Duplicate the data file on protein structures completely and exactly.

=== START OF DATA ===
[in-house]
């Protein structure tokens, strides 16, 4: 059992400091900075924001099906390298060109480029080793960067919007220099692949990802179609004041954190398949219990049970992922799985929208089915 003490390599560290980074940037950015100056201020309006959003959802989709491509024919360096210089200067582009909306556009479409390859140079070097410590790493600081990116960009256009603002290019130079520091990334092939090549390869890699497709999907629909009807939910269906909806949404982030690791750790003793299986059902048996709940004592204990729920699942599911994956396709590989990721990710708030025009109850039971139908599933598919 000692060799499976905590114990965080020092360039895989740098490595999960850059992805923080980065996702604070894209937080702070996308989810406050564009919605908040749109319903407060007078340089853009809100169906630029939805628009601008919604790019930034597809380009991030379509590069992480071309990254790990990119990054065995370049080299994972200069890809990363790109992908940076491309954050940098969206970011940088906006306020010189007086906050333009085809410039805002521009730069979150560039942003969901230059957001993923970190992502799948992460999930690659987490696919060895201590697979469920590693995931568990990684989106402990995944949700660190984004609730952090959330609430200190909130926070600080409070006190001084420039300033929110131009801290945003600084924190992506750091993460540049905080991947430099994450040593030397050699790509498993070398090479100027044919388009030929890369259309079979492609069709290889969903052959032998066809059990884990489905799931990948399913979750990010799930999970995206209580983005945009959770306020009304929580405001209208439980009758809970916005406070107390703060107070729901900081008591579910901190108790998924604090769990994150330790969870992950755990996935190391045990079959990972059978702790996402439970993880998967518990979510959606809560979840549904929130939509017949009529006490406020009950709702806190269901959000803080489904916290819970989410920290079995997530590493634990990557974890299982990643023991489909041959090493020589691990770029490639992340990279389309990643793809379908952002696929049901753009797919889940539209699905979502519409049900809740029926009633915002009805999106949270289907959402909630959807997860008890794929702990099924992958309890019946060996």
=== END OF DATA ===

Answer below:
[in-house]
């Protein structure tokens, strides 16, 4: 059992400091900075924001099906390298060109480029080793960067919007220099692949990802179609004041954190398949219990049970992922799985929208089915 003490390599560290980074940037950015100056201020309006959003959802989709491509024919360096210089200067582009909306556009479409390859140079070097410590790493600081990116960009256009603002290019130079520091990334092939090549390869890699497709999907629909009807939910269906909806949404982030690791750790003793299986059902048996709940004592204990729920699942599911994956396709590989990721990710708030025009109850039971139908599933598919 000692060799499976905590114990965080020092360039895989740098490595999960850059992805923080980065996702604070894209937080702070996308989810406050564009919605908040749109319903407060007078340089853009809100169906630029939805628009601008919604790019930034597809380009991030379509590069992480071309990254790990990119990054065995370049080299994972200069890809990363790109992908940076491309954050940098969206970011940088906006306020010189007086906050333009085809410039805002521009730069979150560039942003969901230059957001993923970190992502799948992460999930690659987490696919060895201590697979469920590693995931568990990684989106402990995944949700660190984004609730952090959330609430200190909130926070600080409070006190001084420039300033929110131009801290945003600084924190992506750091993460540049905080991947430099994450040593030397050699790509498993070398090479100027044919388009030929890369259309079979492609069709290889969903052959032998066809059990884990489905799931990948399913979750990010799930999970995206209580983005945009959770306020009304929580405001209208439980009758809970916005406070107390703060107070729901900081008591579910901190108790998924604090769990994150330790969870992950755990996935190391045990079959990972059978702790996402439970993880998967518990979510959606809560979840549904929130939509017949009529006490406020009950709702806190269901959000803080489904916290819970989410920290079995997530590493634990990557974890299982990643023991489909041959090493020589691990770029490639992340990279389309990643793809379908952002696929049901753009797919889940539209699905979502519409049900809740029926009633915002009805999106949270289907959402909630959807997860008890794929702990099924992958309890019946060996």